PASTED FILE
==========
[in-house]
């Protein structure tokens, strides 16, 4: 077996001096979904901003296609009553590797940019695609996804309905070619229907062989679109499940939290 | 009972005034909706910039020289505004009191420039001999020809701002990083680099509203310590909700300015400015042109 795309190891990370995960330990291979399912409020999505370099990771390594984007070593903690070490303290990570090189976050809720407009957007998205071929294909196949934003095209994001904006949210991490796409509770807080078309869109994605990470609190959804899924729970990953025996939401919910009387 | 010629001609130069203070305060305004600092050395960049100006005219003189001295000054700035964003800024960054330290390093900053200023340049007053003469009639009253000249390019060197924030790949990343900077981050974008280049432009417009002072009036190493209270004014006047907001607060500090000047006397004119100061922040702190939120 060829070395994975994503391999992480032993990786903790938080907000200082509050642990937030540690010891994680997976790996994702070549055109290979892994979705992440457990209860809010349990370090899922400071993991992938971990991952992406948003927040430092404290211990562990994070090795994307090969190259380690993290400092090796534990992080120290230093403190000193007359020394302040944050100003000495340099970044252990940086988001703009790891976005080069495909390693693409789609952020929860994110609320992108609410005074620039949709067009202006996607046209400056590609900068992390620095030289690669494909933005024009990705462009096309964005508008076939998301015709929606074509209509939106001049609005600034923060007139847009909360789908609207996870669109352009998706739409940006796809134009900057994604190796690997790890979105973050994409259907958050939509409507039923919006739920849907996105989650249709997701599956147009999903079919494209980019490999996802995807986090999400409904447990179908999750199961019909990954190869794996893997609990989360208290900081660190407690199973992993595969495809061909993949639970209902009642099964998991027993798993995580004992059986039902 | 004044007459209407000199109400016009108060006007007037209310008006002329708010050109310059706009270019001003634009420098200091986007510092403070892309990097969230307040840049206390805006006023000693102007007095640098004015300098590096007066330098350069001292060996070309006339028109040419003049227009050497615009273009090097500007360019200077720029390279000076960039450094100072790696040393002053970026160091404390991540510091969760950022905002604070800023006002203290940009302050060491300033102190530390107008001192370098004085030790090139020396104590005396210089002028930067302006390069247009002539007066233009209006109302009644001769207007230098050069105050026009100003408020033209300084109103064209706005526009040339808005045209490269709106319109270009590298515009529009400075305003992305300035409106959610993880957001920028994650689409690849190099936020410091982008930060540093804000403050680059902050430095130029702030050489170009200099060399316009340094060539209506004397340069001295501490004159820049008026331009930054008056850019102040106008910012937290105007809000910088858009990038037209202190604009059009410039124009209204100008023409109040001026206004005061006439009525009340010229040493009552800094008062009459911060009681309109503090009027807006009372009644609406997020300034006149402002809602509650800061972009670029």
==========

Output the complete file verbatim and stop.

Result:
[in-house]
């Protein structure tokens, strides 16, 4: 077996001096979904901003296609009553590797940019695609996804309905070619229907062989679109499940939290 | 009972005034909706910039020289505004009191420039001999020809701002990083680099509203310590909700300015400015042109 795309190891990370995960330990291979399912409020999505370099990771390594984007070593903690070490303290990570090189976050809720407009957007998205071929294909196949934003095209994001904006949210991490796409509770807080078309869109994605990470609190959804899924729970990953025996939401919910009387 | 010629001609130069203070305060305004600092050395960049100006005219003189001295000054700035964003800024960054330290390093900053200023340049007053003469009639009253000249390019060197924030790949990343900077981050974008280049432009417009002072009036190493209270004014006047907001607060500090000047006397004119100061922040702190939120 060829070395994975994503391999992480032993990786903790938080907000200082509050642990937030540690010891994680997976790996994702070549055109290979892994979705992440457990209860809010349990370090899922400071993991992938971990991952992406948003927040430092404290211990562990994070090795994307090969190259380690993290400092090796534990992080120290230093403190000193007359020394302040944050100003000495340099970044252990940086988001703009790891976005080069495909390693693409789609952020929860994110609320992108609410005074620039949709067009202006996607046209400056590609900068992390620095030289690669494909933005024009990705462009096309964005508008076939998301015709929606074509209509939106001049609005600034923060007139847009909360789908609207996870669109352009998706739409940006796809134009900057994604190796690997790890979105973050994409259907958050939509409507039923919006739920849907996105989650249709997701599956147009999903079919494209980019490999996802995807986090999400409904447990179908999750199961019909990954190869794996893997609990989360208290900081660190407690199973992993595969495809061909993949639970209902009642099964998991027993798993995580004992059986039902 | 004044007459209407000199109400016009108060006007007037209310008006002329708010050109310059706009270019001003634009420098200091986007510092403070892309990097969230307040840049206390805006006023000693102007007095640098004015300098590096007066330098350069001292060996070309006339028109040419003049227009050497615009273009090097500007360019200077720029390279000076960039450094100072790696040393002053970026160091404390991540510091969760950022905002604070800023006002203290940009302050060491300033102190530390107008001192370098004085030790090139020396104590005396210089002028930067302006390069247009002539007066233009209006109302009644001769207007230098050069105050026009100003408020033209300084109103064209706005526009040339808005045209490269709106319109270009590298515009529009400075305003992305300035409106959610993880957001920028994650689409690849190099936020410091982008930060540093804000403050680059902050430095130029702030050489170009200099060399316009340094060539209506004397340069001295501490004159820049008026331009930054008056850019102040106008910012937290105007809000910088858009990038037209202190604009059009410039124009209204100008023409109040001026206004005061006439009525009340010229040493009552800094008062009459911060009681309109503090009027807006009372009644609406997020300034006149402002809602509650800061972009670029």